Case Details


Review Of Ballot Initiative

Filing State



Montana Supreme Court




Montanans Opposed to I-166 v. State of Montana, 365 Mont. 520; 285 P.3d 435 (Mont. 2012).


Attorney general’s review of ballot initiative was limited to its legal sufficiency, not its substantive provisions.

Case Description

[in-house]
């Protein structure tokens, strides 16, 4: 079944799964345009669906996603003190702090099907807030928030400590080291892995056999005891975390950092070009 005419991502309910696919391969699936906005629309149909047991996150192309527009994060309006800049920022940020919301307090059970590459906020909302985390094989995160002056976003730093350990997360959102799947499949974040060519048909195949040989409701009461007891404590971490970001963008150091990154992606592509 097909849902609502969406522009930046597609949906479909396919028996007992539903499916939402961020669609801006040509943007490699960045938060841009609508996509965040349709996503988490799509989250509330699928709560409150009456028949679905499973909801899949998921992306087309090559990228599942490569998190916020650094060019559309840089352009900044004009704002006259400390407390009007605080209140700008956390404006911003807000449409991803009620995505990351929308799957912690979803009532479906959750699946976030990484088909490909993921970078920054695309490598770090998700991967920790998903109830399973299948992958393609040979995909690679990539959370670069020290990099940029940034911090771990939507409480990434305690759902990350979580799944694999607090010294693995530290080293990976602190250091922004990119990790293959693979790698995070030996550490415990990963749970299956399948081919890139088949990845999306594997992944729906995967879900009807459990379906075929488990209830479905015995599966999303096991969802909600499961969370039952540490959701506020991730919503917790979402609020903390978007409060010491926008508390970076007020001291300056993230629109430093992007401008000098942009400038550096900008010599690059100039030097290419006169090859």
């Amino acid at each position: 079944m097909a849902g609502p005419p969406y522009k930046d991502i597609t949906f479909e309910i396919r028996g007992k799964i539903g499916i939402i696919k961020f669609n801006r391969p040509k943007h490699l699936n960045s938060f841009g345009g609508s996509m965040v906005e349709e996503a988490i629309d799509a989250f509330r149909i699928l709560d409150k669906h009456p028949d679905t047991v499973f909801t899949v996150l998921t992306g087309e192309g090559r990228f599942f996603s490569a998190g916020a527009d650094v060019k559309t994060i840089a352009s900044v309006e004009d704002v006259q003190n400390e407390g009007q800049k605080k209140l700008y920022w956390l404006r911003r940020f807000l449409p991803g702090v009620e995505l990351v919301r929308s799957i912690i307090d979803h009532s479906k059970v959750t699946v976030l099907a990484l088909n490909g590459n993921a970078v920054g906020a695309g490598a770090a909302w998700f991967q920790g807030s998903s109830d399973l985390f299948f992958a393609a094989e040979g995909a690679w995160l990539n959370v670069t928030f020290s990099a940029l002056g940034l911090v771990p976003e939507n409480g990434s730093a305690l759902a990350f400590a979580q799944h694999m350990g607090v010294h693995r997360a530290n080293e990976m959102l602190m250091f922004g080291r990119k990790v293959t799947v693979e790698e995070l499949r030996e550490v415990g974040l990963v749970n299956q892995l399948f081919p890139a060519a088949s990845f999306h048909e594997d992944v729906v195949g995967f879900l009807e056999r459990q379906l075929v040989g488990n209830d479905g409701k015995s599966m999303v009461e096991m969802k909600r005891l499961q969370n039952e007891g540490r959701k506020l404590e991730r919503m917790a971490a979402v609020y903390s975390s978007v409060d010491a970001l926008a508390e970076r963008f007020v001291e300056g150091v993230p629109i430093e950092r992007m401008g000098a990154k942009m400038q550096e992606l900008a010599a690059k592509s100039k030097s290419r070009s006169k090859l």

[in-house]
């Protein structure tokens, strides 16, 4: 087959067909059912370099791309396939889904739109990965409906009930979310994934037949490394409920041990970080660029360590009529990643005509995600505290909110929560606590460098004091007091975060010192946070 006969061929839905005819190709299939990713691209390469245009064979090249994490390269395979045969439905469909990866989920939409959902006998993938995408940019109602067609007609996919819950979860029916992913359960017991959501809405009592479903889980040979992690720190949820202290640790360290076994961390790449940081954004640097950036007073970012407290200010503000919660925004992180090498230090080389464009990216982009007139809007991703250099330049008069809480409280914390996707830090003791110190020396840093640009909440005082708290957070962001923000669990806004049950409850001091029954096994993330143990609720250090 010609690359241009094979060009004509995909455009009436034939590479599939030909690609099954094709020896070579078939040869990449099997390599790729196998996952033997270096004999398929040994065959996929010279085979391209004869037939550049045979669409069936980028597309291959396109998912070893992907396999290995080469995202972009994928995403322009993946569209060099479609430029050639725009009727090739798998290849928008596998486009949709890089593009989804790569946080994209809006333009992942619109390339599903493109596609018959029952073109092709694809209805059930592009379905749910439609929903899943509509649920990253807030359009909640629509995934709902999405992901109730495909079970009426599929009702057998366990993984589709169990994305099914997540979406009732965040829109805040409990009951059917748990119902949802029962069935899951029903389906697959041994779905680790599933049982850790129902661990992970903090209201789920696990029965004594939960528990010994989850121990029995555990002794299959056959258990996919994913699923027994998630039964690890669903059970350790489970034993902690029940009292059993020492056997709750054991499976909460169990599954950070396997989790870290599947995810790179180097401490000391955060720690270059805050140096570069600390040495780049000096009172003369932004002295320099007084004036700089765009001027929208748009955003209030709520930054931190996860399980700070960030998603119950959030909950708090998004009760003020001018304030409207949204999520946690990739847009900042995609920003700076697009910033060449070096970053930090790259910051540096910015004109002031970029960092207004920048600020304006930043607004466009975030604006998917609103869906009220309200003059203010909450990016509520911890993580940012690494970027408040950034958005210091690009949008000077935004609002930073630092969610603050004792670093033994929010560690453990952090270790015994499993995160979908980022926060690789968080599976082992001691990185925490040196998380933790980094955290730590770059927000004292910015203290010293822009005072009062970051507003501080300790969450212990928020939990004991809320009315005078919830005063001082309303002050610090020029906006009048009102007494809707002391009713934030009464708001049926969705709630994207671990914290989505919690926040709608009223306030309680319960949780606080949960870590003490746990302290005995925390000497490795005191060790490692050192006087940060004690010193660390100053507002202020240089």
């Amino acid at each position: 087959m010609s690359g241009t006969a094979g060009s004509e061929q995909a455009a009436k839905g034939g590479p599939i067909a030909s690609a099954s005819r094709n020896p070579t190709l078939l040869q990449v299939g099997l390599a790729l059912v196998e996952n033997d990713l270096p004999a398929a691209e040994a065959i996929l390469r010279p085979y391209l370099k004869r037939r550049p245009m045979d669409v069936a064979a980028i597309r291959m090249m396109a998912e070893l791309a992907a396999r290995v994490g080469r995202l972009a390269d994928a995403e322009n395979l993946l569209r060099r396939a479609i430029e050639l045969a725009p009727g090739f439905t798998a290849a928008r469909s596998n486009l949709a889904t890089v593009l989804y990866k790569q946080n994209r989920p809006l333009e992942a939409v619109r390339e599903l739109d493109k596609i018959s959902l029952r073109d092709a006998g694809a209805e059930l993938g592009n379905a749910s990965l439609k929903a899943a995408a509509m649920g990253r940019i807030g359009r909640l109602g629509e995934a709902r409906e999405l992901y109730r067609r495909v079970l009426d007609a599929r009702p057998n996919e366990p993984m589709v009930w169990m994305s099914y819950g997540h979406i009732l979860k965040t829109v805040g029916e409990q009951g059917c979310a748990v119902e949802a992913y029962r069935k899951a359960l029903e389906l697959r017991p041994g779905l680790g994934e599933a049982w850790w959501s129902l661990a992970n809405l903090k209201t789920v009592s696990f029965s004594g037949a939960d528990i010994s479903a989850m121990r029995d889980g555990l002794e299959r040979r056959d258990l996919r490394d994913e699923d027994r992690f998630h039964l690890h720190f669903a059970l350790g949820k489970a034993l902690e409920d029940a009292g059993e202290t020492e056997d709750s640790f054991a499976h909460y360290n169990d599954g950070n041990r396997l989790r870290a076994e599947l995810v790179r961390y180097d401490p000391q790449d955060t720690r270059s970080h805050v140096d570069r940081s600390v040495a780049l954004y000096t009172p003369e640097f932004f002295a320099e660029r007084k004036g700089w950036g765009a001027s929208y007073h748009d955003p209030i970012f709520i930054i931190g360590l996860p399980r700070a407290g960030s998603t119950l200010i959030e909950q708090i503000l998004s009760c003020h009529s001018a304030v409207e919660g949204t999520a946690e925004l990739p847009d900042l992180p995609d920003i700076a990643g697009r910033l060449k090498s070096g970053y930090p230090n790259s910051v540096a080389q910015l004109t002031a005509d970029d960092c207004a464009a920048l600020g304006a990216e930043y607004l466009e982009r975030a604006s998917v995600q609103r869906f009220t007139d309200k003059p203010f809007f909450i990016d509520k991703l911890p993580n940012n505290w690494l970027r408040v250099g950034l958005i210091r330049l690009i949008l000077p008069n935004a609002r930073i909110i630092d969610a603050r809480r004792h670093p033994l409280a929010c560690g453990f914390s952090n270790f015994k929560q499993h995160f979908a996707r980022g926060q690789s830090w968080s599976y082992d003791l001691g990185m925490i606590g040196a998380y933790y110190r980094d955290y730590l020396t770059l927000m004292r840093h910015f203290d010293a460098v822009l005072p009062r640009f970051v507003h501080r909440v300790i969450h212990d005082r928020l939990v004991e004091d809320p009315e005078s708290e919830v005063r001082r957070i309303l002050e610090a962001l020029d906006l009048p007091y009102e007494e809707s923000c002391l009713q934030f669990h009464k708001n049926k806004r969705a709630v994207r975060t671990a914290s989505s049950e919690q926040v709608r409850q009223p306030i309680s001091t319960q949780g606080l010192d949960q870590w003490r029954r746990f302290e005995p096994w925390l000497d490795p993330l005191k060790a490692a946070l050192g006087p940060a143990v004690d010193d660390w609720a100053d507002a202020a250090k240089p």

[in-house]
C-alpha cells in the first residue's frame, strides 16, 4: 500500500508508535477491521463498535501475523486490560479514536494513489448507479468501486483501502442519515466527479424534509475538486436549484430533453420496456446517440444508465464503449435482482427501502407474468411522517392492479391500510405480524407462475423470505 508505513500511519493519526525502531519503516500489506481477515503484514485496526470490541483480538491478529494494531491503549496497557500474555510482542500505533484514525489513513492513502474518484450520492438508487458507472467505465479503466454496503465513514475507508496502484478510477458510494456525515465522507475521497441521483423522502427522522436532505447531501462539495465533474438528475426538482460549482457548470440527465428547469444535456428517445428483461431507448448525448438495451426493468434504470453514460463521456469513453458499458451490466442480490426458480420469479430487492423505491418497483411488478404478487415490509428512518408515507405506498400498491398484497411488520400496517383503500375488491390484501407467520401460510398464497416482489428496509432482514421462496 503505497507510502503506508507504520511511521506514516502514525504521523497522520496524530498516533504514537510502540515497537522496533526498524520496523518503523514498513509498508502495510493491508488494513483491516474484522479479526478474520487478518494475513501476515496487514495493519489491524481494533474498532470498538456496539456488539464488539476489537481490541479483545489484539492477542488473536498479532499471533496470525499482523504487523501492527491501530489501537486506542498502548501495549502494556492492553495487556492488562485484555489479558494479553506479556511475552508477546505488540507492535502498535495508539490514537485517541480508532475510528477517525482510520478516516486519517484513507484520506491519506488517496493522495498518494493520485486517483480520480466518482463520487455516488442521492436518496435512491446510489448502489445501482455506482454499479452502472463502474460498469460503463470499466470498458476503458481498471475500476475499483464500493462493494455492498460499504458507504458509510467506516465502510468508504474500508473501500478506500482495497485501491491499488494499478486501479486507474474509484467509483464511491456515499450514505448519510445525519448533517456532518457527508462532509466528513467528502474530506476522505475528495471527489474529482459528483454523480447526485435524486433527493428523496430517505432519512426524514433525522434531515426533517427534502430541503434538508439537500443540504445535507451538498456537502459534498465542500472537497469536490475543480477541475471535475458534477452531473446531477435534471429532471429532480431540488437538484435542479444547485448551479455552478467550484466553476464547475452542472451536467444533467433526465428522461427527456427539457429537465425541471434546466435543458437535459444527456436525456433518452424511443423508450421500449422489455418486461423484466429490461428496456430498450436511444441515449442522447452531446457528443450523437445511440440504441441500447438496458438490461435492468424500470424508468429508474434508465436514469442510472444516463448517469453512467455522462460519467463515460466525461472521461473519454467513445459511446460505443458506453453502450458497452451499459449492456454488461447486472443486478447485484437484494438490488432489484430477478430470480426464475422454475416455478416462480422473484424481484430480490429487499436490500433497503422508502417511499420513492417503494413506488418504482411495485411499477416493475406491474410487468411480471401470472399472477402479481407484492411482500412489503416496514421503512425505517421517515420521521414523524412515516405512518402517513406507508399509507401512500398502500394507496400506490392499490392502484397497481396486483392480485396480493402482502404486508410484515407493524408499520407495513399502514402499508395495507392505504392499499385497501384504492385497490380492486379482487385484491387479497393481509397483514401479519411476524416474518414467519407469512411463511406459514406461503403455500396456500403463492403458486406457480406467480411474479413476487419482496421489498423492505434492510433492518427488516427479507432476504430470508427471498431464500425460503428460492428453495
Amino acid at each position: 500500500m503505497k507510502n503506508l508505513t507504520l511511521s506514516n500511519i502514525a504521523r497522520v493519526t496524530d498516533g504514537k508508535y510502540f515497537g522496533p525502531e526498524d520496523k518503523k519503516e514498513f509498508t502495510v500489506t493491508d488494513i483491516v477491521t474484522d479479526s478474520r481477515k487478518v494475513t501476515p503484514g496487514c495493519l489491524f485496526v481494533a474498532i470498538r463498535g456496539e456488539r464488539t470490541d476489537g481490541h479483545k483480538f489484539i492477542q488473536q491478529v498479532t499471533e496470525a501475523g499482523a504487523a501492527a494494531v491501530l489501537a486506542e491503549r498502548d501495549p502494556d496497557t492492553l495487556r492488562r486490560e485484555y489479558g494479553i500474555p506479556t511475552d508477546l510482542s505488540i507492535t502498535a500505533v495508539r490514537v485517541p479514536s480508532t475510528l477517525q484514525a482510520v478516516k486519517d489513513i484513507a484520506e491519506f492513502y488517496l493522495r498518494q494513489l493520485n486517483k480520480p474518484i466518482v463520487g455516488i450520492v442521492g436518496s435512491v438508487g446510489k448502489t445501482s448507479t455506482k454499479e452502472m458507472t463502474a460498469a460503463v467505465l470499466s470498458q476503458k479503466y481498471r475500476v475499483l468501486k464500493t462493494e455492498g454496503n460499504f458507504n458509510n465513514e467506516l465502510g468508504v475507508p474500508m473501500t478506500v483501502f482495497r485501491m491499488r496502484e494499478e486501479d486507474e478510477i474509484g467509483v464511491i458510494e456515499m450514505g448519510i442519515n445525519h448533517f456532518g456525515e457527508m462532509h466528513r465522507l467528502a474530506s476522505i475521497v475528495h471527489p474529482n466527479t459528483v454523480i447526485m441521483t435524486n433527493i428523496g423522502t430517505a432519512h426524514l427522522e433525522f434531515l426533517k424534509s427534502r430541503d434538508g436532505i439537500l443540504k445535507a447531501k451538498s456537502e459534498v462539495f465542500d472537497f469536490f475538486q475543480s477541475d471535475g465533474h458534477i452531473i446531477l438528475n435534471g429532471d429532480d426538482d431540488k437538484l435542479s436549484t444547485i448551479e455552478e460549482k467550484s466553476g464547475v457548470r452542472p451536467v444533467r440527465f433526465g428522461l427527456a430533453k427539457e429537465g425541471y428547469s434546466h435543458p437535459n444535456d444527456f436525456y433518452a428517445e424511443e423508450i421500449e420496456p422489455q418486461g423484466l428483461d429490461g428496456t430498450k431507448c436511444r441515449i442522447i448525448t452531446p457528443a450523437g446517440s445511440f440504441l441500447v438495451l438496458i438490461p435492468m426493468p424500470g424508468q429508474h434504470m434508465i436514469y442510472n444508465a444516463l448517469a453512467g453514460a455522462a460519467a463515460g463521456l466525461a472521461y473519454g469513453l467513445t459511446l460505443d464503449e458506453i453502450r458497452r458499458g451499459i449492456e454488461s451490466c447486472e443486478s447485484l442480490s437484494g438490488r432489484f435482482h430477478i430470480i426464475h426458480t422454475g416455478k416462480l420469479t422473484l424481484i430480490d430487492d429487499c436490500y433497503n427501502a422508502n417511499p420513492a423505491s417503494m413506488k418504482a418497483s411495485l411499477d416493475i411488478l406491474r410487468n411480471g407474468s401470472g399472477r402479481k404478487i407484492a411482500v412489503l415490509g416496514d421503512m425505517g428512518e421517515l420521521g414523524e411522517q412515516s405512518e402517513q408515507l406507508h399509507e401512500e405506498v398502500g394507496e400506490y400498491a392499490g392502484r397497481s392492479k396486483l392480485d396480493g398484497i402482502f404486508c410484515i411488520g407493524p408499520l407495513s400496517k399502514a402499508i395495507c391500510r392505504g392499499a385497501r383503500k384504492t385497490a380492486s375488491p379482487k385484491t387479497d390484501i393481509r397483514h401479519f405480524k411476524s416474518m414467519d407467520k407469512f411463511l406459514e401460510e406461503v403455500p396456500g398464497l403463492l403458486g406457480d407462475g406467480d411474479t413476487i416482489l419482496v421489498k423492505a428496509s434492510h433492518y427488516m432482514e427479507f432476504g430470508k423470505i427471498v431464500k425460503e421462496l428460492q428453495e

Under Montana law, an initiative is submitted to the secretary of state, who in turn submits it to the attorney general for review. The attorney general’s review is limited to determining the sufficiency of the ballot statements and a review of the ballot issue for legal sufficiency, e.g., whether the language is clear, and whether the summary statement of the initiative is no more than 100 words. Under Montana statutes, the legal sufficiency review specifically “does not include consideration of the substantive legality of the issue if approved by the voters.” Opponents of an initiative brought an original action in the state supreme court asking the court to find that the attorney general should have barred it from the ballot. The supreme court held that the petitioners “seek to have this Court require that the Attorney General undertake precisely the substantive legal review that is excluded by law. By statute, the Attorney General had no power to review the substantive legality of I-166. The petition does not allege nor does this Court find that the petition was legally insufficient as to the requirements for submission of a proposed ballot issue.”